Interview: President Ts. Elbegdorj
In which sectors would you like to see additional foreign investment and what are the priorities?
ELBEGDORJ: We need to build more roads, railroads and power stations. As soon as our natural resources cross the border they get processed and sold at greater value. Why don’t we do that domestically? We would like to see more value-added products in Mongolia. For example, Mongolia is almost 100% dependant on fuel imports, so we would like to see more processing centres for different materials. We are looking to produce, process and add significant value to our raw materials. Mongolia has an enormous potential to become a processing centre where we can export to China, Russia and East Asia.
We have almost 1m students at all different levels, from kindergartens to universities and vocational centres. A third of Mongolia is currently studying and this means we have a great young workforce that is about to enter the labour market. During my time as prime minister we introduced the “four 10s”, making corporate tax, personal income tax, value-added tax and social security tax all flat at 10%. In the Western world this would be almost impossible to implement. We are beginners and sometimes beginners have an advantage. So, if we introduce the right policies we will see positive results and be able to work towards further development.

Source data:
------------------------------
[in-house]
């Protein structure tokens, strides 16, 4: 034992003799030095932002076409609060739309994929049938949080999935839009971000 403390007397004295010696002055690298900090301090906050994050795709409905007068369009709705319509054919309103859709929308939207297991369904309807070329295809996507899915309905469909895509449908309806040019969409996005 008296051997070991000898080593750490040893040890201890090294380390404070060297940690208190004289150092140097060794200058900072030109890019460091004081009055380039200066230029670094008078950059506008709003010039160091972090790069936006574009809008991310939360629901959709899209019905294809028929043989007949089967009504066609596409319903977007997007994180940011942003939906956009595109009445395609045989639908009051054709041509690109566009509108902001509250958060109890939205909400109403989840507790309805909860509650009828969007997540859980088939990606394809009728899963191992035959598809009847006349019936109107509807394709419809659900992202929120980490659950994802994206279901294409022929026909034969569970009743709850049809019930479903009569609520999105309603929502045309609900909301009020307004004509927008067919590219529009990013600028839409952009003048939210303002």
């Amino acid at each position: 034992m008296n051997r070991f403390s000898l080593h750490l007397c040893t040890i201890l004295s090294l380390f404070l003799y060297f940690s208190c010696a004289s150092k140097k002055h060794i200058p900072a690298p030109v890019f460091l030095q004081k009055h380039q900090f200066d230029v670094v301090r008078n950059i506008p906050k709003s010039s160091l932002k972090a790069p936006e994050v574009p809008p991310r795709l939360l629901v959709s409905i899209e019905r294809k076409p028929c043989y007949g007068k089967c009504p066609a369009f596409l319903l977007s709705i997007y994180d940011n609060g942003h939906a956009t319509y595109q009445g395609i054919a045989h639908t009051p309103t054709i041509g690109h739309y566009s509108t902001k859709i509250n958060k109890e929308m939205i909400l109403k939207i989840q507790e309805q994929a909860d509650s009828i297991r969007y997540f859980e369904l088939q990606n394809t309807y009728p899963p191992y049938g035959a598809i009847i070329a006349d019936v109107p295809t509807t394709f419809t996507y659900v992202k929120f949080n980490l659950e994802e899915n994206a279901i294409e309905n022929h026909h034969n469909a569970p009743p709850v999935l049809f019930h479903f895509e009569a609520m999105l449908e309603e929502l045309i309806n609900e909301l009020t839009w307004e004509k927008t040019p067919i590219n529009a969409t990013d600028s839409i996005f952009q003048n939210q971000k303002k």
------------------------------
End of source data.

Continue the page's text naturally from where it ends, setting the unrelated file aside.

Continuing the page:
How will the development of rail infrastructure strengthen ties with Russia and China?